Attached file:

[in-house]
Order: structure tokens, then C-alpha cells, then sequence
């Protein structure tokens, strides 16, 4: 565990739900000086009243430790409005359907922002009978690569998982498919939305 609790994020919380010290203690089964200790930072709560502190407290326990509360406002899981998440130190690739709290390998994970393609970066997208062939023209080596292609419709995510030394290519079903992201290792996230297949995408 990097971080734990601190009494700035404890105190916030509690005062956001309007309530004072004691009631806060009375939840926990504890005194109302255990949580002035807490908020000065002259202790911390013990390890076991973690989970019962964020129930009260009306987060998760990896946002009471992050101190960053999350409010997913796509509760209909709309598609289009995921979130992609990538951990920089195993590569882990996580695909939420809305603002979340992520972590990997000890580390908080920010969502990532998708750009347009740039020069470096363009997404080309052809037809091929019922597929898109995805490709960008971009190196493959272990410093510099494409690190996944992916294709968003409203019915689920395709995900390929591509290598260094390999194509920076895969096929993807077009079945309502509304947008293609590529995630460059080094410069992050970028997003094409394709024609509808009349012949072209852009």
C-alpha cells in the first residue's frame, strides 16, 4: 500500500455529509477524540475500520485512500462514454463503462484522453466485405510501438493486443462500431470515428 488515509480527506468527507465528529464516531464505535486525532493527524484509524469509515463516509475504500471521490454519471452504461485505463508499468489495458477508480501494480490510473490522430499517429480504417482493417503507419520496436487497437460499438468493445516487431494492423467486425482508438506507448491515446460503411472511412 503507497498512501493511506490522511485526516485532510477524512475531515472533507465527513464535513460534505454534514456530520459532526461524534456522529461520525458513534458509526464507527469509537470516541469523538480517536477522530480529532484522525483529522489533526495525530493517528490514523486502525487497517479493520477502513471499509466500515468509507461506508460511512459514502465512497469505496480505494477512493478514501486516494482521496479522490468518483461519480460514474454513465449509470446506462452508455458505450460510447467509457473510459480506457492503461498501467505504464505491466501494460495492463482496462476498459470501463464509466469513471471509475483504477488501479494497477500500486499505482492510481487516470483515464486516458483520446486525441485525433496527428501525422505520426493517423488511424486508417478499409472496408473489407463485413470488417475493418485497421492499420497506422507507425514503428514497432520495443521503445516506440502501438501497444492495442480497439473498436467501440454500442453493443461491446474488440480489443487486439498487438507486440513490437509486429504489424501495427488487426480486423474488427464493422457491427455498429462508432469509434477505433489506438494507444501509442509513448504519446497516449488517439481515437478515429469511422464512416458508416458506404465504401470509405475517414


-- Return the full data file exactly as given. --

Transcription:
[in-house]
Order: structure tokens, then C-alpha cells, then sequence
């Protein structure tokens, strides 16, 4: 565990739900000086009243430790409005359907922002009978690569998982498919939305 609790994020919380010290203690089964200790930072709560502190407290326990509360406002899981998440130190690739709290390998994970393609970066997208062939023209080596292609419709995510030394290519079903992201290792996230297949995408 990097971080734990601190009494700035404890105190916030509690005062956001309007309530004072004691009631806060009375939840926990504890005194109302255990949580002035807490908020000065002259202790911390013990390890076991973690989970019962964020129930009260009306987060998760990896946002009471992050101190960053999350409010997913796509509760209909709309598609289009995921979130992609990538951990920089195993590569882990996580695909939420809305603002979340992520972590990997000890580390908080920010969502990532998708750009347009740039020069470096363009997404080309052809037809091929019922597929898109995805490709960008971009190196493959272990410093510099494409690190996944992916294709968003409203019915689920395709995900390929591509290598260094390999194509920076895969096929993807077009079945309502509304947008293609590529995630460059080094410069992050970028997003094409394709024609509808009349012949072209852009």
C-alpha cells in the first residue's frame, strides 16, 4: 500500500455529509477524540475500520485512500462514454463503462484522453466485405510501438493486443462500431470515428 488515509480527506468527507465528529464516531464505535486525532493527524484509524469509515463516509475504500471521490454519471452504461485505463508499468489495458477508480501494480490510473490522430499517429480504417482493417503507419520496436487497437460499438468493445516487431494492423467486425482508438506507448491515446460503411472511412 503507497498512501493511506490522511485526516485532510477524512475531515472533507465527513464535513460534505454534514456530520459532526461524534456522529461520525458513534458509526464507527469509537470516541469523538480517536477522530480529532484522525483529522489533526495525530493517528490514523486502525487497517479493520477502513471499509466500515468509507461506508460511512459514502465512497469505496480505494477512493478514501486516494482521496479522490468518483461519480460514474454513465449509470446506462452508455458505450460510447467509457473510459480506457492503461498501467505504464505491466501494460495492463482496462476498459470501463464509466469513471471509475483504477488501479494497477500500486499505482492510481487516470483515464486516458483520446486525441485525433496527428501525422505520426493517423488511424486508417478499409472496408473489407463485413470488417475493418485497421492499420497506422507507425514503428514497432520495443521503445516506440502501438501497444492495442480497439473498436467501440454500442453493443461491446474488440480489443487486439498487438507486440513490437509486429504489424501495427488487426480486423474488427464493422457491427455498429462508432469509434477505433489506438494507444501509442509513448504519446497516449488517439481515437478515429469511422464512416458508416458506404465504401470509405475517414